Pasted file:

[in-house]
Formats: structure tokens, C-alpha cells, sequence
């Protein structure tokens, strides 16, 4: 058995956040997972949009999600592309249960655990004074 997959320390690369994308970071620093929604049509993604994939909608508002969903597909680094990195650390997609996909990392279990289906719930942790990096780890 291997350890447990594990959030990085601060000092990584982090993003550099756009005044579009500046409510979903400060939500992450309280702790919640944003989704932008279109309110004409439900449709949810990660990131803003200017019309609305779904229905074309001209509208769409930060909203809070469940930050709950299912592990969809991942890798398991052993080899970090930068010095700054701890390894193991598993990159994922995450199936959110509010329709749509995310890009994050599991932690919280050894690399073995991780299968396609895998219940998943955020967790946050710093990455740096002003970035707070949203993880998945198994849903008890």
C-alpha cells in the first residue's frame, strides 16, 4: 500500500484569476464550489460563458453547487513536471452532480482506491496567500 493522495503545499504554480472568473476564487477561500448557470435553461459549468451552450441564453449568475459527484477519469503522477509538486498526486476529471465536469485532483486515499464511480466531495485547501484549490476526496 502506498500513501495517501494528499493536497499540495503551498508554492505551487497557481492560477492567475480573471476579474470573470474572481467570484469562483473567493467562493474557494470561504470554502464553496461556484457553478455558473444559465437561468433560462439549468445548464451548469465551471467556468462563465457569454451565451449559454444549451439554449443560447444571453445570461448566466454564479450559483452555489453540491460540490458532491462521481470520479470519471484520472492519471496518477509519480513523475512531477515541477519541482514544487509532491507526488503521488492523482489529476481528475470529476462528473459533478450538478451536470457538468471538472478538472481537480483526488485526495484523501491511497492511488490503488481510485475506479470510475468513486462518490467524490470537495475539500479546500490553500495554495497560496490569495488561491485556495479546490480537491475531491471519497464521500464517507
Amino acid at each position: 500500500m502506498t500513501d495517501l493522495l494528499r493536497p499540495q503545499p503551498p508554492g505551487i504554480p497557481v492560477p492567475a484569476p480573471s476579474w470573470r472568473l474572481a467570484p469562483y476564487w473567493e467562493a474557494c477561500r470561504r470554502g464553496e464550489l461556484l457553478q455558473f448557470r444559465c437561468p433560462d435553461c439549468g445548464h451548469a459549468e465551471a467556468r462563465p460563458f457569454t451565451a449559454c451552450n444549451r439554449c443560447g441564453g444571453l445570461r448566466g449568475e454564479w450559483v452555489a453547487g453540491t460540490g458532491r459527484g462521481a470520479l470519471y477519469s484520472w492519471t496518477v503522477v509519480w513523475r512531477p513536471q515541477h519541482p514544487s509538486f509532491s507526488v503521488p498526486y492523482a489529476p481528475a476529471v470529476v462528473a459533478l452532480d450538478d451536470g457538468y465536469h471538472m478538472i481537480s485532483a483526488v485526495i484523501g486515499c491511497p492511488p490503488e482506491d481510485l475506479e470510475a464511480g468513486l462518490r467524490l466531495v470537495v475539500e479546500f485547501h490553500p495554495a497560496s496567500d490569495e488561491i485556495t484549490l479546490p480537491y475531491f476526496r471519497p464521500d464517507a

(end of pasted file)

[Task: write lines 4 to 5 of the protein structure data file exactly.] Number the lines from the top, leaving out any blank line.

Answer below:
C-alpha cells in the first residue's frame, strides 16, 4: 500500500484569476464550489460563458453547487513536471452532480482506491496567500 493522495503545499504554480472568473476564487477561500448557470435553461459549468451552450441564453449568475459527484477519469503522477509538486498526486476529471465536469485532483486515499464511480466531495485547501484549490476526496 502506498500513501495517501494528499493536497499540495503551498508554492505551487497557481492560477492567475480573471476579474470573470474572481467570484469562483473567493467562493474557494470561504470554502464553496461556484457553478455558473444559465437561468433560462439549468445548464451548469465551471467556468462563465457569454451565451449559454444549451439554449443560447444571453445570461448566466454564479450559483452555489453540491460540490458532491462521481470520479470519471484520472492519471496518477509519480513523475512531477515541477519541482514544487509532491507526488503521488492523482489529476481528475470529476462528473459533478450538478451536470457538468471538472478538472481537480483526488485526495484523501491511497492511488490503488481510485475506479470510475468513486462518490467524490470537495475539500479546500490553500495554495497560496490569495488561491485556495479546490480537491475531491471519497464521500464517507
Amino acid at each position: 500500500m502506498t500513501d495517501l493522495l494528499r493536497p499540495q503545499p503551498p508554492g505551487i504554480p497557481v492560477p492567475a484569476p480573471s476579474w470573470r472568473l474572481a467570484p469562483y476564487w473567493e467562493a474557494c477561500r470561504r470554502g464553496e464550489l461556484l457553478q455558473f448557470r444559465c437561468p433560462d435553461c439549468g445548464h451548469a459549468e465551471a467556468r462563465p460563458f457569454t451565451a449559454c451552450n444549451r439554449c443560447g441564453g444571453l445570461r448566466g449568475e454564479w450559483v452555489a453547487g453540491t460540490g458532491r459527484g462521481a470520479l470519471y477519469s484520472w492519471t496518477v503522477v509519480w513523475r512531477p513536471q515541477h519541482p514544487s509538486f509532491s507526488v503521488p498526486y492523482a489529476p481528475a476529471v470529476v462528473a459533478l452532480d450538478d451536470g457538468y465536469h471538472m478538472i481537480s485532483a483526488v485526495i484523501g486515499c491511497p492511488p490503488e482506491d481510485l475506479e470510475a464511480g468513486l462518490r467524490l466531495v470537495v475539500e479546500f485547501h490553500p495554495a497560496s496567500d490569495e488561491i485556495t484549490l479546490p480537491y475531491f476526496r471519497p464521500d464517507a